Our Neighbor Kid Walks into Our Home. Without Knocking.

neighbor kid I am enjoying our neighbor kids and their unique craziness.

They frequent the Brenner Garden patio at least 2 evenings a week. They see the smoke from our chiminea and it's their battle-signal to run across the parking lot to bang on the fence, peep their eyes through the holes, and ask so politely beg for cookies.

I love it.

Loren and I look at each other when we hear the herd of feet pounding the cement towards our little area. We smile, close our books, and gear up for whats coming, which is always something different.

Patio Chiminea Bon Fire

Reading by the fire, the handsome lad

There is a family with 5 rugrats siblings plus 2 more girls from different families. When we open the gate, it's like unleashing a million {or 7}  minions into our little, tiny, cramped, small, suffocating area. They're all trying to talk and tell us stories from afar: school and home and the parking lot. They attempt to tattle on one another to Loren & I. Somewhere in the midst of the frantic chaos of story telling yelling, Caleb asks for cookies.

Do you remember Caleb? He was our M&M boy (read about him). He is the one that started this growth, this tumor on my heart for all of the neighbor kids. He used to randomly knock on our door, many times pushing his youngest brother in a plastic thing, and ask in his kid accent, "Umm..can I have M&M's?"

Neighbor kids

Can you see why I just adore Caleb? The clueless kid is too cute not to love. He is in his full glory here: itching his belly while I am selling some furniture to strangers from Craigslist. If the buyers weren't creeped out enough by our raging garden in our apartment patio, Caleb sure gave them a run for their money. I love this kid, I adore him, I cherish him. His smile makes me heart swarm with a thousand butterflies.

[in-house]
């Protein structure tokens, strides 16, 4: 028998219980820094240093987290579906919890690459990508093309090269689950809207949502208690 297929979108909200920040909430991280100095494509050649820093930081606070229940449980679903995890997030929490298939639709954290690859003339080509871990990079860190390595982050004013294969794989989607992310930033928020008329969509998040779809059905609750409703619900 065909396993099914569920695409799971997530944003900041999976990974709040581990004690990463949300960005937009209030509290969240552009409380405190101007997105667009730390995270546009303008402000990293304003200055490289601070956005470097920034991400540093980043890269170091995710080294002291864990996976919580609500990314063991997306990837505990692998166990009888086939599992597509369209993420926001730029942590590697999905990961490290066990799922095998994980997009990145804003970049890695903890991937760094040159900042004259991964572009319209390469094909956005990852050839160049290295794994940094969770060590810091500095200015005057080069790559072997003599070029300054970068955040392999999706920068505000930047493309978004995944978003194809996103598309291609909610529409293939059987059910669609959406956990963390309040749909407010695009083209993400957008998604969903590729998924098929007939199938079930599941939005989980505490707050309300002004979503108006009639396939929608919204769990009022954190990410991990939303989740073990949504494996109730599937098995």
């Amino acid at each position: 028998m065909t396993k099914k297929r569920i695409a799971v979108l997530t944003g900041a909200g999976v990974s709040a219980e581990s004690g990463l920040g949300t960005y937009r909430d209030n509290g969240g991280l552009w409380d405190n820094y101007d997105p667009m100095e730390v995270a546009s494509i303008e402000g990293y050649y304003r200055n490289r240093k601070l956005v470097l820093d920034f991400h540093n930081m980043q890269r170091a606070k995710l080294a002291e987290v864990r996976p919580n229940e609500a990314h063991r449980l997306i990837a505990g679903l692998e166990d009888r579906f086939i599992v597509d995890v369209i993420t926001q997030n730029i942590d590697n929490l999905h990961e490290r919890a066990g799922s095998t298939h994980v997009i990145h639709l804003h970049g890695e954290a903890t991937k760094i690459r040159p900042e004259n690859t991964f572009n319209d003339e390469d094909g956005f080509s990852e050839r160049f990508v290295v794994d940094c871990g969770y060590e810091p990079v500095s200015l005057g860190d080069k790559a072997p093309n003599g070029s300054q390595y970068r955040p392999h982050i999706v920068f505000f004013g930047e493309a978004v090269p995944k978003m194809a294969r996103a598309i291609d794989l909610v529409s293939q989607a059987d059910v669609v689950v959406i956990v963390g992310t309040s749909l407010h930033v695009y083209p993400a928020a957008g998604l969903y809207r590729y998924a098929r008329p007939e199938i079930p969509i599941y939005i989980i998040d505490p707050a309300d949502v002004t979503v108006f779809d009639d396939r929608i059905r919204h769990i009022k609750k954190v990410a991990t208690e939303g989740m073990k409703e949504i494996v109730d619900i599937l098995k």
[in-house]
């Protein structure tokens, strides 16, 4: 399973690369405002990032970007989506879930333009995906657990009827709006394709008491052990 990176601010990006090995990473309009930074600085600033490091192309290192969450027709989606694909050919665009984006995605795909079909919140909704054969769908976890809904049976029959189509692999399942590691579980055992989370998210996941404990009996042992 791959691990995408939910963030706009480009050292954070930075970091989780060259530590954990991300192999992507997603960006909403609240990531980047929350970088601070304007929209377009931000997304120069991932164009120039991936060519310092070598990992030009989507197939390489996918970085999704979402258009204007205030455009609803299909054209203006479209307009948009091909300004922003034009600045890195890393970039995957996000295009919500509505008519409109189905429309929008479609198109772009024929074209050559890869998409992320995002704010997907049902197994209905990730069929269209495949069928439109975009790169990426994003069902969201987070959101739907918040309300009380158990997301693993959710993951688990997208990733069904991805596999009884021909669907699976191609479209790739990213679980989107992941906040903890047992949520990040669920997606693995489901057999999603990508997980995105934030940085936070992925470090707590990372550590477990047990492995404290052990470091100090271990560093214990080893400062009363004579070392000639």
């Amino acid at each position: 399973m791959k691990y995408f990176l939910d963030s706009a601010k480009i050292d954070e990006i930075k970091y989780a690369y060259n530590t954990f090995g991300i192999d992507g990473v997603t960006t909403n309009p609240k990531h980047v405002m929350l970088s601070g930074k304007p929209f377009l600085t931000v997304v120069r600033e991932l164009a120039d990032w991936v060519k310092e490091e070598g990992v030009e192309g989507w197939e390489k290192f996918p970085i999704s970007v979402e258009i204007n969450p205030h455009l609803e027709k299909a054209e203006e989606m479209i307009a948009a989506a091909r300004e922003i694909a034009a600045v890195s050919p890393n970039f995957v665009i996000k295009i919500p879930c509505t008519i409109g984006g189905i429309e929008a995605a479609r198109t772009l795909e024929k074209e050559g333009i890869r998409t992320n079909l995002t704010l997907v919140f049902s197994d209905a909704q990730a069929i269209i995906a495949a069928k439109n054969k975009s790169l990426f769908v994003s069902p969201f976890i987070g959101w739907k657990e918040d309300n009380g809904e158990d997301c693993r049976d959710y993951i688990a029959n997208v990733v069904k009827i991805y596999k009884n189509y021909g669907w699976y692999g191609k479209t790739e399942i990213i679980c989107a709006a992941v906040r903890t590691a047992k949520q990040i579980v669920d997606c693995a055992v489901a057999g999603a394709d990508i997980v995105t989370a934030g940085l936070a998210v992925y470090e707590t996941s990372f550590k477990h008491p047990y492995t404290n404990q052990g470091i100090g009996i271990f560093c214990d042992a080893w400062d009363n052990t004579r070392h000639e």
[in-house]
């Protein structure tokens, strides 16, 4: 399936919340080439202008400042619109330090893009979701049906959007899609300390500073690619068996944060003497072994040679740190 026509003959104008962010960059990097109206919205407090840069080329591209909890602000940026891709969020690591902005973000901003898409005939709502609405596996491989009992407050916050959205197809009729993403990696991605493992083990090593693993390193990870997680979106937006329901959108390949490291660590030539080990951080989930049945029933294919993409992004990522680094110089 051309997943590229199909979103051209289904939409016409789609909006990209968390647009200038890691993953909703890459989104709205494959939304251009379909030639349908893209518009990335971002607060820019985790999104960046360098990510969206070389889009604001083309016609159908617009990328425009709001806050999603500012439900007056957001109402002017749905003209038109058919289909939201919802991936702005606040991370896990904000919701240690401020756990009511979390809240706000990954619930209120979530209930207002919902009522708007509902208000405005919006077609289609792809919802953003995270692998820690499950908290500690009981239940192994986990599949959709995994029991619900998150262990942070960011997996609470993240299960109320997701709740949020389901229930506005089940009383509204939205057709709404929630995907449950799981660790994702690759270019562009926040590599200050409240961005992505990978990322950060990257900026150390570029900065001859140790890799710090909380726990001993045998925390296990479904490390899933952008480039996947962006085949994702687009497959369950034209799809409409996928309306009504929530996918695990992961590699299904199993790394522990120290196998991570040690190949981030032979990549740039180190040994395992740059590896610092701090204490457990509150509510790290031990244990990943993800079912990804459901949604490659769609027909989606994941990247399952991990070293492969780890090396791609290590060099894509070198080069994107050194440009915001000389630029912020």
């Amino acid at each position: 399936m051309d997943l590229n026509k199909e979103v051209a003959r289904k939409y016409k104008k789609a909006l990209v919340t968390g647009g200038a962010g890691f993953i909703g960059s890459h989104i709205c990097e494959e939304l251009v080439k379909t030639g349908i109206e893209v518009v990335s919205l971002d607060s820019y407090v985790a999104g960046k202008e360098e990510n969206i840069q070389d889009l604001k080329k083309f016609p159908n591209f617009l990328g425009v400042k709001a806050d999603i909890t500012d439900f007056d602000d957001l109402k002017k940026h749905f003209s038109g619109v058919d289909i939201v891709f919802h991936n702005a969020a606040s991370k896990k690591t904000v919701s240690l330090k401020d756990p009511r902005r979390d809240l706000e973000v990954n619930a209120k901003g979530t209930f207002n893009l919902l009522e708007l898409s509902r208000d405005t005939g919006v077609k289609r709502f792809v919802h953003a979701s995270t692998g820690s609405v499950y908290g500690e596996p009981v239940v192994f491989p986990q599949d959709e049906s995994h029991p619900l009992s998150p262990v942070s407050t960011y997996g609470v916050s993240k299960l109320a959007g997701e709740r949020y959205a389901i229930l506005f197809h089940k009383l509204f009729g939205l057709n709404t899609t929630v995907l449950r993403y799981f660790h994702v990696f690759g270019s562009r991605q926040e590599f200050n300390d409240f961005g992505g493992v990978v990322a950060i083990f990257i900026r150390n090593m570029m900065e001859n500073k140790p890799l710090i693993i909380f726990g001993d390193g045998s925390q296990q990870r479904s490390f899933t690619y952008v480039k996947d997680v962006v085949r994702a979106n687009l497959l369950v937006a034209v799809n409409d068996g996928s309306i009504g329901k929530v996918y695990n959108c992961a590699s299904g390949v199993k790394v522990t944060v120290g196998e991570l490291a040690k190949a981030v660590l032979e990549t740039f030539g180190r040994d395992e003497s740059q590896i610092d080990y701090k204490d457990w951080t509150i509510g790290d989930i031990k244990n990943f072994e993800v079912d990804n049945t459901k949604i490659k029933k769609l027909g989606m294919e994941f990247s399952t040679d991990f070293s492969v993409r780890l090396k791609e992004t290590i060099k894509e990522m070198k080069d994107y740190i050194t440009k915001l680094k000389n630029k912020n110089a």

As my heart grew for Caleb, I made M&M cookies. Then, one at a time, I found out he had a sibling. And another sibling. And oh. 4 siblings!

Thanks to the Ladies Activity Group at church, my freezer is packed full with dozens of cookies. They got together one Wednesday morning and baked 130+ cookies in various kinds! Talk about being the church and swooning my heart. {Using their gifts and passions of baking to build me up, equip me, to serve the neighborhood kids in my neighborhood - so cool.}

These kids are always running around the parking lot. They like to call each other names and punch each other. Because, well, they're siblings and kids and don't know how else to spend their life. They're a handful - props to the mama who raises them!

Loren and I had to decide: Were we going to be a set of adults in their life who constantly corrected their poor behavior towards one another? Who told them how they are living every breath wrong? OR are we going to be a set of adults that offer grace when it isn't expected, showers love when they "don't deserve it," and even gives them cookies when they should be sent to a corner? What legacy do we want to leave?